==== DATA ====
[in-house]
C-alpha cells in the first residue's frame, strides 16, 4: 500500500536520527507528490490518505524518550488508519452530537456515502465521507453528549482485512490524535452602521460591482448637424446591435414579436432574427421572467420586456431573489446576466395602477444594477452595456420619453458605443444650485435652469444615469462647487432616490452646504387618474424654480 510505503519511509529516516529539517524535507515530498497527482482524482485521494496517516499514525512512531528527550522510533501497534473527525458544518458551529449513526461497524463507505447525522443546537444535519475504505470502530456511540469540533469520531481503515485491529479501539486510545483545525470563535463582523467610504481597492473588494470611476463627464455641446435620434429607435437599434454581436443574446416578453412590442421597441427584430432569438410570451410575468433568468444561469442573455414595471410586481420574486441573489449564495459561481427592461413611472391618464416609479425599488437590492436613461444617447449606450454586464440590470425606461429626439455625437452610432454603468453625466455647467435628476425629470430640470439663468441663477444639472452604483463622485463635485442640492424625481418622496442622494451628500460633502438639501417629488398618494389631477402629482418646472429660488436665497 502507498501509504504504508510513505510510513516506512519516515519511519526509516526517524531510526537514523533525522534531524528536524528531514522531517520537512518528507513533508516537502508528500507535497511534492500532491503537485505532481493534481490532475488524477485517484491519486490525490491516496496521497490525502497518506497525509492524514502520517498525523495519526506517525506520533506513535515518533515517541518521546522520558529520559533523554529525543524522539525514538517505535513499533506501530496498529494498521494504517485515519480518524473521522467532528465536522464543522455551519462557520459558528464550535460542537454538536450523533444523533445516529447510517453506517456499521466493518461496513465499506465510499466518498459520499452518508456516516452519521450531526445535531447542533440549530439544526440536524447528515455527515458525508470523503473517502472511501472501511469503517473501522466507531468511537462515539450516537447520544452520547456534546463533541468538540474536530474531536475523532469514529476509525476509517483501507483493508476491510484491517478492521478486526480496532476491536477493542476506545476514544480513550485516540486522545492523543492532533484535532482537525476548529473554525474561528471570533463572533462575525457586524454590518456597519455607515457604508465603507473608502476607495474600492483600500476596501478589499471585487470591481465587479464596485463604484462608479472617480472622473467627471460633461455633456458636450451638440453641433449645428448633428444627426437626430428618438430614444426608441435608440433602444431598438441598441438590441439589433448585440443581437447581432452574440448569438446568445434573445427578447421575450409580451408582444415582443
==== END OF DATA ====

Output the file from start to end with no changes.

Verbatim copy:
[in-house]
C-alpha cells in the first residue's frame, strides 16, 4: 500500500536520527507528490490518505524518550488508519452530537456515502465521507453528549482485512490524535452602521460591482448637424446591435414579436432574427421572467420586456431573489446576466395602477444594477452595456420619453458605443444650485435652469444615469462647487432616490452646504387618474424654480 510505503519511509529516516529539517524535507515530498497527482482524482485521494496517516499514525512512531528527550522510533501497534473527525458544518458551529449513526461497524463507505447525522443546537444535519475504505470502530456511540469540533469520531481503515485491529479501539486510545483545525470563535463582523467610504481597492473588494470611476463627464455641446435620434429607435437599434454581436443574446416578453412590442421597441427584430432569438410570451410575468433568468444561469442573455414595471410586481420574486441573489449564495459561481427592461413611472391618464416609479425599488437590492436613461444617447449606450454586464440590470425606461429626439455625437452610432454603468453625466455647467435628476425629470430640470439663468441663477444639472452604483463622485463635485442640492424625481418622496442622494451628500460633502438639501417629488398618494389631477402629482418646472429660488436665497 502507498501509504504504508510513505510510513516506512519516515519511519526509516526517524531510526537514523533525522534531524528536524528531514522531517520537512518528507513533508516537502508528500507535497511534492500532491503537485505532481493534481490532475488524477485517484491519486490525490491516496496521497490525502497518506497525509492524514502520517498525523495519526506517525506520533506513535515518533515517541518521546522520558529520559533523554529525543524522539525514538517505535513499533506501530496498529494498521494504517485515519480518524473521522467532528465536522464543522455551519462557520459558528464550535460542537454538536450523533444523533445516529447510517453506517456499521466493518461496513465499506465510499466518498459520499452518508456516516452519521450531526445535531447542533440549530439544526440536524447528515455527515458525508470523503473517502472511501472501511469503517473501522466507531468511537462515539450516537447520544452520547456534546463533541468538540474536530474531536475523532469514529476509525476509517483501507483493508476491510484491517478492521478486526480496532476491536477493542476506545476514544480513550485516540486522545492523543492532533484535532482537525476548529473554525474561528471570533463572533462575525457586524454590518456597519455607515457604508465603507473608502476607495474600492483600500476596501478589499471585487470591481465587479464596485463604484462608479472617480472622473467627471460633461455633456458636450451638440453641433449645428448633428444627426437626430428618438430614444426608441435608440433602444431598438441598441438590441439589433448585440443581437447581432452574440448569438446568445434573445427578447421575450409580451408582444415582443